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Non-English speaking drivers can be put OOS in the U.S.

By Mark H. Reddig
Associate Editor

An addition to the Commercial Vehicle Safety Alliance Out-of-Service Criteria now allows enforcement officers to place truckers out of service if they are unable to “communicate sufficiently” in the country in which they are operating.

The new out-of-service provision, which has been debated for some time, became effective April 1. It affects commercial drivers operating in the United States, Canada and Mexico.

The new addition to the criteria says:

“In recognition of the three countries’ language differences, it is the responsibility of the driver and the motor carrier to be able to communicate in the country in which the driver/carrier is operating so that safety is not compromised. Driver is unable to communicate sufficiently to understand and respond to official inquiries and directions. … Place driver out of service.”

Previously, nothing in CVSA’s out-of-service criteria allowed enforcement officers to place a driver who could not speak or understand English while in the United States out of service, said Rick Craig, OOIDA’s director of regulatory affairs. However, Part 391.11 of the Federal Motor Carrier Safety Regulations requires that drivers be able to read and speak English.

For some time, OOIDA has pushed to add violations of the English-speaking requirement to the out-of-service criteria, but political considerations prevented that.

“The NAFTA agreement, Mexico being a member of CVSA, French-speaking Quebec, the fear of legal action, were just some of the arguments in opposition to adopting the change,” Craig said.

“There has also been an ongoing concern that if the existing FMCSA rule were enforced, Mexico, or even Quebec, could retaliate against U.S. drivers unable to speak Spanish or French.”

However, because Canada is officially bilingual, Craig said the issue “primarily hinges on Mexico.”

The issue came up again at a recent meeting, and Craig said the new criteria received heavy support from law-enforcement officials involved in CVSA. Of particular concern to those members was the ability of officers to communicate during inspections. Craig said officers “don’t know what to do with the drivers. There’s nothing in the out-of-service criteria.”

“Many officers view it more as an inspector safety problem, because their inspectors must get under the equipment to check brakes, chassis, things like that,” he said. “They’re afraid that if the driver misunderstands the instructions, they may get an inspector run over.”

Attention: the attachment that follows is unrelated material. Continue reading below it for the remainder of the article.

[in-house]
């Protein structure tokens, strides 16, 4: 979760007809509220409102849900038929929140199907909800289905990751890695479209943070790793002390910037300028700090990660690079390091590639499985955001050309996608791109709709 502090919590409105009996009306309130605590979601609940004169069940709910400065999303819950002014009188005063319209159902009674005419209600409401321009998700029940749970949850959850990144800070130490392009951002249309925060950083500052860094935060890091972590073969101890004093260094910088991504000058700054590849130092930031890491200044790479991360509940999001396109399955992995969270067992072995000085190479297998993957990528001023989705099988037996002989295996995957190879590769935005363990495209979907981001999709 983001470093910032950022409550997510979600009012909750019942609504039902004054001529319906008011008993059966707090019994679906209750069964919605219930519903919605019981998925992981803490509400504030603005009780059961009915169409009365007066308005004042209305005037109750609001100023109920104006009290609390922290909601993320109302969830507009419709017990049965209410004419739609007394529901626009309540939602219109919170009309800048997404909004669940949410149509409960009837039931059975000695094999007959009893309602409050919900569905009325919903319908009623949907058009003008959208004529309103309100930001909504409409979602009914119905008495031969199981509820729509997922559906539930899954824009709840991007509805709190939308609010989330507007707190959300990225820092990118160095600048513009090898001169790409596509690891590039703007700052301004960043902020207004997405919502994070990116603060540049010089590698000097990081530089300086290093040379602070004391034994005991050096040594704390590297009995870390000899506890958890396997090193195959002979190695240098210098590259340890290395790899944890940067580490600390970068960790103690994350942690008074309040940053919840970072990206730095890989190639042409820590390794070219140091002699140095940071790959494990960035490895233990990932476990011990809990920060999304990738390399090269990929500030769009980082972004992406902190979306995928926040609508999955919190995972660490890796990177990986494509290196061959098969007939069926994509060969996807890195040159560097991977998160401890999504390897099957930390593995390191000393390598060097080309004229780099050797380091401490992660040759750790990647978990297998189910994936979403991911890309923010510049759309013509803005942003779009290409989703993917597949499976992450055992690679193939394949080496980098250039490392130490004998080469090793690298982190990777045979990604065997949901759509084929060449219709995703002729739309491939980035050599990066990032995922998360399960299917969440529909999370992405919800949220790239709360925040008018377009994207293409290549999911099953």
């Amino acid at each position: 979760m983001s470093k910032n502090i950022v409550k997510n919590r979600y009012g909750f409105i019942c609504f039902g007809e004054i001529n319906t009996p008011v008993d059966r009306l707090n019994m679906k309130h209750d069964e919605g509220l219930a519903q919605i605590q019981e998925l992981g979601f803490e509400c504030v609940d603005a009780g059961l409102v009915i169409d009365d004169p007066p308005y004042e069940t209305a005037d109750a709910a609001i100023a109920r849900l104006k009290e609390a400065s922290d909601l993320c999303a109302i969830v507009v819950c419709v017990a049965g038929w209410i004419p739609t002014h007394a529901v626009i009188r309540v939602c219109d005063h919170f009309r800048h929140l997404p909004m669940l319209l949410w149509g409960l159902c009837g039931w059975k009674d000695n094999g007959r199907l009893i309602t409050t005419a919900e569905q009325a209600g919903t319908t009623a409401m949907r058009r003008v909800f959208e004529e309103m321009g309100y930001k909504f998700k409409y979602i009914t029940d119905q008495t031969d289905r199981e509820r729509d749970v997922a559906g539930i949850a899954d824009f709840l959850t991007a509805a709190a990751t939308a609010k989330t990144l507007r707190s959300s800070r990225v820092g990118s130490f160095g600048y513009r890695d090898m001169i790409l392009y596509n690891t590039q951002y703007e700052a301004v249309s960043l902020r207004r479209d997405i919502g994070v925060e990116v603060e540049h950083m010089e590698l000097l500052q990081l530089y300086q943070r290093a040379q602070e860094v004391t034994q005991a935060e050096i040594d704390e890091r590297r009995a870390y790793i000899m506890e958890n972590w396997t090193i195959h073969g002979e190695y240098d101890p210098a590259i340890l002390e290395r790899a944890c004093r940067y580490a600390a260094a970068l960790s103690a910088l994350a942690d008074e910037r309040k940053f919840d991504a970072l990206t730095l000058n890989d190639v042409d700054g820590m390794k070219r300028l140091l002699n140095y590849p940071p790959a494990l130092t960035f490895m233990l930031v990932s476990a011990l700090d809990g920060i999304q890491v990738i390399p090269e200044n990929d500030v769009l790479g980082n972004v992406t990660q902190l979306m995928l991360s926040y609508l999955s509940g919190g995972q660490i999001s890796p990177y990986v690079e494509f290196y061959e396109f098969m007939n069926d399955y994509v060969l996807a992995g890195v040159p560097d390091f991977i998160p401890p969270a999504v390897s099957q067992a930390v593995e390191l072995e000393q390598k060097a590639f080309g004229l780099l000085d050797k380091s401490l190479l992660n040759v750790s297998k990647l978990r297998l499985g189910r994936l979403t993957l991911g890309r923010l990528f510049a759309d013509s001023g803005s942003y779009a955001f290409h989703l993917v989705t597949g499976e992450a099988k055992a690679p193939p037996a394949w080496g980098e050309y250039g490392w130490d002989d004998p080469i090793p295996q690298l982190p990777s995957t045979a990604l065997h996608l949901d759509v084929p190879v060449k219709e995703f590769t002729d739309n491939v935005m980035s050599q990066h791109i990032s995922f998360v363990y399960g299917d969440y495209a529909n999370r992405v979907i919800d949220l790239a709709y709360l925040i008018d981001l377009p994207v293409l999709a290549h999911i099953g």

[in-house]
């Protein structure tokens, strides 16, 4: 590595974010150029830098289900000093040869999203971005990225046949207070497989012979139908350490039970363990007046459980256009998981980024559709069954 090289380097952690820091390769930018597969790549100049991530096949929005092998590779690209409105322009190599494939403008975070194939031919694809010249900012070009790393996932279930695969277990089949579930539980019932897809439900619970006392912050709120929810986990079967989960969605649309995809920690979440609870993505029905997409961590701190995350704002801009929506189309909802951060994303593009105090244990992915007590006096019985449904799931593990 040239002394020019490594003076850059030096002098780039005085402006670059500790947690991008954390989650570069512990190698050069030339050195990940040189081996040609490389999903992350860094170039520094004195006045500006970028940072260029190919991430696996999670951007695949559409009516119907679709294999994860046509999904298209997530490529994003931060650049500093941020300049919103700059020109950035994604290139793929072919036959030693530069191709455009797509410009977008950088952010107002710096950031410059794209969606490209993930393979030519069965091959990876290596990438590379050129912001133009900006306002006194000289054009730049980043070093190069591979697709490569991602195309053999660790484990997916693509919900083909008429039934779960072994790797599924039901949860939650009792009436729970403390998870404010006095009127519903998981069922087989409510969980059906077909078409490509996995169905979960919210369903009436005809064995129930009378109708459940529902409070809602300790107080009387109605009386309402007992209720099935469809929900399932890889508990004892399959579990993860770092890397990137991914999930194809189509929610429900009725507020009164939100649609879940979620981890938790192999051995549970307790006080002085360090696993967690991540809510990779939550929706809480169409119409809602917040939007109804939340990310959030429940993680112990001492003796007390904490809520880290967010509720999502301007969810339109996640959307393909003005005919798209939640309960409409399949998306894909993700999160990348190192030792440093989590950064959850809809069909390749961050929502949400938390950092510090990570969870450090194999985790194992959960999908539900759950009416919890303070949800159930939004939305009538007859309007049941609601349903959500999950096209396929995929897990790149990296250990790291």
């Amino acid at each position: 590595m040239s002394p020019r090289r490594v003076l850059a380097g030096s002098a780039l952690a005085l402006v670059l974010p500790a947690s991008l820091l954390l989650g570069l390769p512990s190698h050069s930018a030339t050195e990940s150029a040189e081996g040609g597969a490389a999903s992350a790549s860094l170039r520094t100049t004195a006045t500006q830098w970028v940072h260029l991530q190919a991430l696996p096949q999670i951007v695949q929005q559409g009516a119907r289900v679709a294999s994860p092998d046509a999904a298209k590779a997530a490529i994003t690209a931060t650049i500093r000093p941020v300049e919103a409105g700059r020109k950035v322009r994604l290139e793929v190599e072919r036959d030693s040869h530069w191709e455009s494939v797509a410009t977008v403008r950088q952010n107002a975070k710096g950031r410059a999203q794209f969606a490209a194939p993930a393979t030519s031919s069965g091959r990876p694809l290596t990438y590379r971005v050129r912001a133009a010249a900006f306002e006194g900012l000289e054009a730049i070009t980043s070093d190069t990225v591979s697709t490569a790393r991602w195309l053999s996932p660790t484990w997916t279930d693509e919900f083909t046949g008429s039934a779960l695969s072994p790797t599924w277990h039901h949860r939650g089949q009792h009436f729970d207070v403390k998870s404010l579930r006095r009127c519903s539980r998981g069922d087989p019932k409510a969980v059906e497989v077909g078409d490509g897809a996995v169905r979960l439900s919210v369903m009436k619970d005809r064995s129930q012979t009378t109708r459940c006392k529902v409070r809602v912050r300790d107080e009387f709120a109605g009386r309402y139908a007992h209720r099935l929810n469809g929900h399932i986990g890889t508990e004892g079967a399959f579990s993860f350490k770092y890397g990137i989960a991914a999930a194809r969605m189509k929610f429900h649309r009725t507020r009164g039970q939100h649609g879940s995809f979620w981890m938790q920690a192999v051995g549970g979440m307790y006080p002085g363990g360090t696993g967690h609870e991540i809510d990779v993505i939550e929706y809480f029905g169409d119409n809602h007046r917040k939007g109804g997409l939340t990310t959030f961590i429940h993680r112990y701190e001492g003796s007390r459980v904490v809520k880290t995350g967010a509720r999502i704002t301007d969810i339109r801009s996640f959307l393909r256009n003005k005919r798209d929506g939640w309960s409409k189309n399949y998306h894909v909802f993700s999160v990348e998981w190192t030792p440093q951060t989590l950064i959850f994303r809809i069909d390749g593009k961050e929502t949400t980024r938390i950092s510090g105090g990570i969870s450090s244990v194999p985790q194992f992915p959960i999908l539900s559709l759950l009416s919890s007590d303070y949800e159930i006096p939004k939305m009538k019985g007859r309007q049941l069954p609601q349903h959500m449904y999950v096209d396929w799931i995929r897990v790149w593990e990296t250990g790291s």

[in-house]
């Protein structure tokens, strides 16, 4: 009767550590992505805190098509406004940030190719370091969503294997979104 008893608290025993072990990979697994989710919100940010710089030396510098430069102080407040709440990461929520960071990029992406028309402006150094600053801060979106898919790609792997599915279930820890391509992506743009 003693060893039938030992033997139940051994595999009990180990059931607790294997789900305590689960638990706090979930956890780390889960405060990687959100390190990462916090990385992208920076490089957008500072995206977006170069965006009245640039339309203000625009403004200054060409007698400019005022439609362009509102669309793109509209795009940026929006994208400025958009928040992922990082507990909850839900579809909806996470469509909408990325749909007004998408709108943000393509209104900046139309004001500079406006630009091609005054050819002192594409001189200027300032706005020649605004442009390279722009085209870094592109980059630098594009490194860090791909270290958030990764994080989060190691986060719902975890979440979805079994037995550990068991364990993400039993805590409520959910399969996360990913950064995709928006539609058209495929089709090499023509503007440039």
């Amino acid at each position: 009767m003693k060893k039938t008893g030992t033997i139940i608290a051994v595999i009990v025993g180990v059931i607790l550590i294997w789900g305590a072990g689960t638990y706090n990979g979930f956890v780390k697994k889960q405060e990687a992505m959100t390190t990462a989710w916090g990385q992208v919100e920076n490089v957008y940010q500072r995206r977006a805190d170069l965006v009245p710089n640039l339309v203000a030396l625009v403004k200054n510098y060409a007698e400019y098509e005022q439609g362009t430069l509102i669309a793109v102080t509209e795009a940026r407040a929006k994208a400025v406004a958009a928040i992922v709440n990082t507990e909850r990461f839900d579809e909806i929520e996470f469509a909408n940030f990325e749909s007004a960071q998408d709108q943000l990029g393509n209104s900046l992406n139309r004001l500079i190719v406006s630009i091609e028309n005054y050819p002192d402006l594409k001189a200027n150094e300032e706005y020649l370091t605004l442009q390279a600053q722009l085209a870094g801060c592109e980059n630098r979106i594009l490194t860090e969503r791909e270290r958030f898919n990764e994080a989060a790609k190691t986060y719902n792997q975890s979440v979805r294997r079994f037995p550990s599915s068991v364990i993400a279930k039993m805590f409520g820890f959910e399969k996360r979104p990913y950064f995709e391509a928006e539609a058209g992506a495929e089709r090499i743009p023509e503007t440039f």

The criteria could affect the entry of Mexican drivers under NAFTA. Carriers cannot afford to have large numbers of drivers placed out of service, and the possibility that drivers with limited English skills could be placed out of service may lead carriers to take another look at hiring drivers from foreign countries.

Craig stressed that the rule is not targeted at one language or one group of drivers. Different parts of the United States experience concentrations of different nationalities of non-English-speaking drivers. For example, the Operation Safe Road investigation in Illinois focused on drivers who spoke Eastern European languages.

CVSA members include state, provincial and federal officials responsible for enforcing motor carrier safety laws in the United States, Canada and Mexico. Its membership includes all 50 states, the District of Columbia, all 13 Canadian provinces and territories, the country of Mexico, as well as several U.S. territories.

In addition to government officials, the group includes trucking associations, truck and bus companies, insurance companies, manufacturers, research organizations, commercial vehicle drivers and others.

For years, those groups have worked together to develop minimum standards for commercial vehicle inspections and uniform out-of-service criteria.

What effect the new criteria will have remains to be seen. The criteria, for example, do not specify what constitutes “communicating sufficiently.” If a driver and inspector can communicate through hand signals, that could qualify, or if the U.S. inspector can speak the driver’s language, that could also qualify.

Craig said OOIDA views this as one of the major flaws of the new language in the criteria that, if it were fixed, would solve the problem of non-English speaking drivers in the United States once and for all.

But Craig said it does finally give U.S. inspectors a tool to deal with non-English speaking drivers.

mark_reddig@landlinemag.com